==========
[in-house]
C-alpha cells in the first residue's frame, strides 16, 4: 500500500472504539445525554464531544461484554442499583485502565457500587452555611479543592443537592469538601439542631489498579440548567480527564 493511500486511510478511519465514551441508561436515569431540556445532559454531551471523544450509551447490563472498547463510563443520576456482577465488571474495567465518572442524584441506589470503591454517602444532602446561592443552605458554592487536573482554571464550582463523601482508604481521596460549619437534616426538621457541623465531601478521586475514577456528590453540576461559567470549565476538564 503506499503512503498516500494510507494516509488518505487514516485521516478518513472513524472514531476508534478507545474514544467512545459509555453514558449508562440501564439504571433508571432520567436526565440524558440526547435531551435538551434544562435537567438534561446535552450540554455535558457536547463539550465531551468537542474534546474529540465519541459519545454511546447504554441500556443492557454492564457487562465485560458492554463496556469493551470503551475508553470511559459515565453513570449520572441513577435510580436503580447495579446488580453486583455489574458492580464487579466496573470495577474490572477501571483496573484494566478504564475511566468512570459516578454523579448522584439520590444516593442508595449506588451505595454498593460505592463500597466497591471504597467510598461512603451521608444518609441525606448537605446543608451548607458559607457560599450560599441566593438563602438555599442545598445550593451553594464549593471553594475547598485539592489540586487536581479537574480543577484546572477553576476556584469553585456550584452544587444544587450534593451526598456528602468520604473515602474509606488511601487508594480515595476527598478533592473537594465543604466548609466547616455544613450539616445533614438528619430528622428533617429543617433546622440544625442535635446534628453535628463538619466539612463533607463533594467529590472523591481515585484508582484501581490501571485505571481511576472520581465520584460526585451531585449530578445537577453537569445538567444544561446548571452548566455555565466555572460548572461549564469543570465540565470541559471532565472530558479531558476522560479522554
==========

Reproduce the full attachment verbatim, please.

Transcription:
[in-house]
C-alpha cells in the first residue's frame, strides 16, 4: 500500500472504539445525554464531544461484554442499583485502565457500587452555611479543592443537592469538601439542631489498579440548567480527564 493511500486511510478511519465514551441508561436515569431540556445532559454531551471523544450509551447490563472498547463510563443520576456482577465488571474495567465518572442524584441506589470503591454517602444532602446561592443552605458554592487536573482554571464550582463523601482508604481521596460549619437534616426538621457541623465531601478521586475514577456528590453540576461559567470549565476538564 503506499503512503498516500494510507494516509488518505487514516485521516478518513472513524472514531476508534478507545474514544467512545459509555453514558449508562440501564439504571433508571432520567436526565440524558440526547435531551435538551434544562435537567438534561446535552450540554455535558457536547463539550465531551468537542474534546474529540465519541459519545454511546447504554441500556443492557454492564457487562465485560458492554463496556469493551470503551475508553470511559459515565453513570449520572441513577435510580436503580447495579446488580453486583455489574458492580464487579466496573470495577474490572477501571483496573484494566478504564475511566468512570459516578454523579448522584439520590444516593442508595449506588451505595454498593460505592463500597466497591471504597467510598461512603451521608444518609441525606448537605446543608451548607458559607457560599450560599441566593438563602438555599442545598445550593451553594464549593471553594475547598485539592489540586487536581479537574480543577484546572477553576476556584469553585456550584452544587444544587450534593451526598456528602468520604473515602474509606488511601487508594480515595476527598478533592473537594465543604466548609466547616455544613450539616445533614438528619430528622428533617429543617433546622440544625442535635446534628453535628463538619466539612463533607463533594467529590472523591481515585484508582484501581490501571485505571481511576472520581465520584460526585451531585449530578445537577453537569445538567444544561446548571452548566455555565466555572460548572461549564469543570465540565470541559471532565472530558479531558476522560479522554